Edmonton homeless 'wellness plan' should go beyond inner city, councillor argues
'We haven't gotten done what we need to get done,' Mayor Don Iveson says about homelessness
Edmonton's chronically homeless population and those with addiction problems will get a new holistic wellness centre if city council and community members can agree on where the services should be set up.
City councillors are pondering an "Inner City Wellness Plan," which in its current form incorporates five Edmonton neighbourhoods known for homelessness and social problems: McCauley, Boyle, downtown, Chinatown and Little Italy.
At an executive committee meeting Tuesday, Coun. Scott McKeen asked staff to expand the scope of the plan instead of centring it around the inner city.
The sentiment was echoed by Phil O'Hara with the McCauley Community League, who spoke before the council committee. He believes the plan should include the whole city, not just inner-city neighbourhoods.
O'Hara also asked council to speak to the province to stop plans for a holistic wellness centre until the city has finalized its official wellness plan.
Boyle Street Community Services is putting together a proposal to co-locate a number of social services in a wellness centre, possibly in the former Edmonton Remand Centre building.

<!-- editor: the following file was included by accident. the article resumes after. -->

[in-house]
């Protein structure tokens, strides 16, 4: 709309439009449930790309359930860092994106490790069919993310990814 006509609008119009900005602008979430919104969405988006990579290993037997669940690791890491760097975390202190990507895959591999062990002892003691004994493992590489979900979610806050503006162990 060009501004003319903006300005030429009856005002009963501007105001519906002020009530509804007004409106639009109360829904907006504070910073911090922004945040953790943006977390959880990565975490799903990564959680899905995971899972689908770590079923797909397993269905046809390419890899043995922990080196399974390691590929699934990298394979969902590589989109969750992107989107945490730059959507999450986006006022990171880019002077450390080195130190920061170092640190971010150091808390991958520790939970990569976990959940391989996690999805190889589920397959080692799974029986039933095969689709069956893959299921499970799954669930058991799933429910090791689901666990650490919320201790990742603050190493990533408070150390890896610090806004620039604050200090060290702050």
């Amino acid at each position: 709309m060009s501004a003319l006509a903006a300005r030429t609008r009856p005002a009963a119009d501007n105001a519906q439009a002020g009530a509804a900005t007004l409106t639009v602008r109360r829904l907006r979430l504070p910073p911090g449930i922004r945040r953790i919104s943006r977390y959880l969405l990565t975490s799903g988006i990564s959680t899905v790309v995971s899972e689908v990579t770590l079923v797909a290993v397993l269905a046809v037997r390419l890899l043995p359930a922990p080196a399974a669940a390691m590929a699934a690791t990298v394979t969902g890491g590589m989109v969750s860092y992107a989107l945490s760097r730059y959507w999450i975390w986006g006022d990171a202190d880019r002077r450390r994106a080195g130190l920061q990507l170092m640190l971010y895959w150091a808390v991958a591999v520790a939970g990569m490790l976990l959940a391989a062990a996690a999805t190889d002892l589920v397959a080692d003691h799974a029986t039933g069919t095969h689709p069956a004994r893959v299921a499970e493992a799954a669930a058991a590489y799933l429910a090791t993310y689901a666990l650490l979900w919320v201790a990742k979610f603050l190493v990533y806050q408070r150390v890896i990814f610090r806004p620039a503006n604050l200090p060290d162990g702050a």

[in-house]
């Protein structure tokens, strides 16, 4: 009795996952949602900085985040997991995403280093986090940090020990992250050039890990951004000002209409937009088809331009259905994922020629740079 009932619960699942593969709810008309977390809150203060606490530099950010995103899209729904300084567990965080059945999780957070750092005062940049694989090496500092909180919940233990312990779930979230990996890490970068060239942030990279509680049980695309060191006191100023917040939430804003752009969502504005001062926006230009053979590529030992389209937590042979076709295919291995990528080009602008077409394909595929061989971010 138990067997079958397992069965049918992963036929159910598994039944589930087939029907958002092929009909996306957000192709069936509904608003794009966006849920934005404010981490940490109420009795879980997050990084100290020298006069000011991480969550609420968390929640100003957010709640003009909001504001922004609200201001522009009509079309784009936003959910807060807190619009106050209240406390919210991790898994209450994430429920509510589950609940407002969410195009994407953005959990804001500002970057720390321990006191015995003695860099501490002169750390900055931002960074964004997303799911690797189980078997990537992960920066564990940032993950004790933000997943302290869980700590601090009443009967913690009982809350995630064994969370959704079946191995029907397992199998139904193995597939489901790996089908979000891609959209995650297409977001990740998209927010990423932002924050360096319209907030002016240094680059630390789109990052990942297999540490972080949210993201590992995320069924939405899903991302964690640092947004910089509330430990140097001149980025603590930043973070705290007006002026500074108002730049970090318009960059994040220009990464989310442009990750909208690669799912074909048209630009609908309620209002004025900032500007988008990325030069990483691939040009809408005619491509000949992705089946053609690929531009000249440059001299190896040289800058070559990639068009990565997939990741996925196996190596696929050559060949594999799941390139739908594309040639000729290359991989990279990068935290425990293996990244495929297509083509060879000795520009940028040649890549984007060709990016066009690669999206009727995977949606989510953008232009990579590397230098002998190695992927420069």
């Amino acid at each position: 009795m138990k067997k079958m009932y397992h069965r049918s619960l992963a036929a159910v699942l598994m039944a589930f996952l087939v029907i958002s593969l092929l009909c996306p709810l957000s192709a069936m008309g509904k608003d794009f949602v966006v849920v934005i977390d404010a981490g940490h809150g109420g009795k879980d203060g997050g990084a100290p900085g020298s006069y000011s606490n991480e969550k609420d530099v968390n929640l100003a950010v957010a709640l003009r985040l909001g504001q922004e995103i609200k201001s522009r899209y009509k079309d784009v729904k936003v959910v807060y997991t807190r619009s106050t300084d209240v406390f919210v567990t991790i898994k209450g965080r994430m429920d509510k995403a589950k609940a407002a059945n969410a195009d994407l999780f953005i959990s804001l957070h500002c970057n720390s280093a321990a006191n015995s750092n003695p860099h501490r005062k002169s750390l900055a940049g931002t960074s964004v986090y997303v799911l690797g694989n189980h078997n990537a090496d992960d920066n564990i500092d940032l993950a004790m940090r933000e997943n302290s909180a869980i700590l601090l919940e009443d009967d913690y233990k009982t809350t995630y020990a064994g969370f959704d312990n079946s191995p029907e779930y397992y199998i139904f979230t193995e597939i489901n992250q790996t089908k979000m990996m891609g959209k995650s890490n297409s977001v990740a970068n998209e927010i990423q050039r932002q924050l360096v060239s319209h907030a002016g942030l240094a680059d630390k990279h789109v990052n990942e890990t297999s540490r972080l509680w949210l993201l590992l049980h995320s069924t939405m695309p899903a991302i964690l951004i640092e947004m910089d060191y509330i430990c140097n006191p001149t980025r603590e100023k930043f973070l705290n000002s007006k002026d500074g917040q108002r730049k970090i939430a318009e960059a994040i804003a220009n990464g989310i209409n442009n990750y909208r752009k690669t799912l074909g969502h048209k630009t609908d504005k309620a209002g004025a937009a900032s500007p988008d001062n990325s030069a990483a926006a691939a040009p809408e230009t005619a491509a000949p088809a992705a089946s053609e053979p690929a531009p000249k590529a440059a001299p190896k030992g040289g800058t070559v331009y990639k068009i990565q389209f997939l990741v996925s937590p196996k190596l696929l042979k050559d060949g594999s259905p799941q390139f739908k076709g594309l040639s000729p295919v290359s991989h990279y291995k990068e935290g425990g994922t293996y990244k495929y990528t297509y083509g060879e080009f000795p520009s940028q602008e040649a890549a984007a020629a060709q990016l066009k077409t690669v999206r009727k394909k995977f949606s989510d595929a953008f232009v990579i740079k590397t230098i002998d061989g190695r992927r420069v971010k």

"I don't understand why we'd want to proceed with going ahead with very specific proposals until we figure out what we need. What's the bigger picture?" O'Hara said.
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Mayor Don Iveson said that after years of talking about homelessness, he wants to see action.
"How much longer are we going to study this?" Iveson said in response to O'Hara's request.
"We haven't gotten done what we need to get done. That is no longer satisfactory to me, and I don't think it's satisfactory to the people who live and do business in the community or for the vulnerable people whose needs we're not meeting very effectively."
O'Hara insisted the complex issues wouldn't be solved overnight.
"What are the opportunity costs if we put $60-80 million in a purpose-built facility or in retrofitting the remand centre as far as using that money for permanent supportive housing units throughout Edmonton."
"We really have to be imaginative and [have] creative ideas on this," McKeen suggested.
Lindsay Daniller with the REACH Edmonton Council for Safe Communities said various agencies need to gather data and consider what it means.
"At all levels, we need to connect all these dots," Daniller told CBC News Tuesday. "Let's build a map, let's plot it out better."
Iveson agreed to reconsider the language in the wellness plan, and recommended council revisit it next week.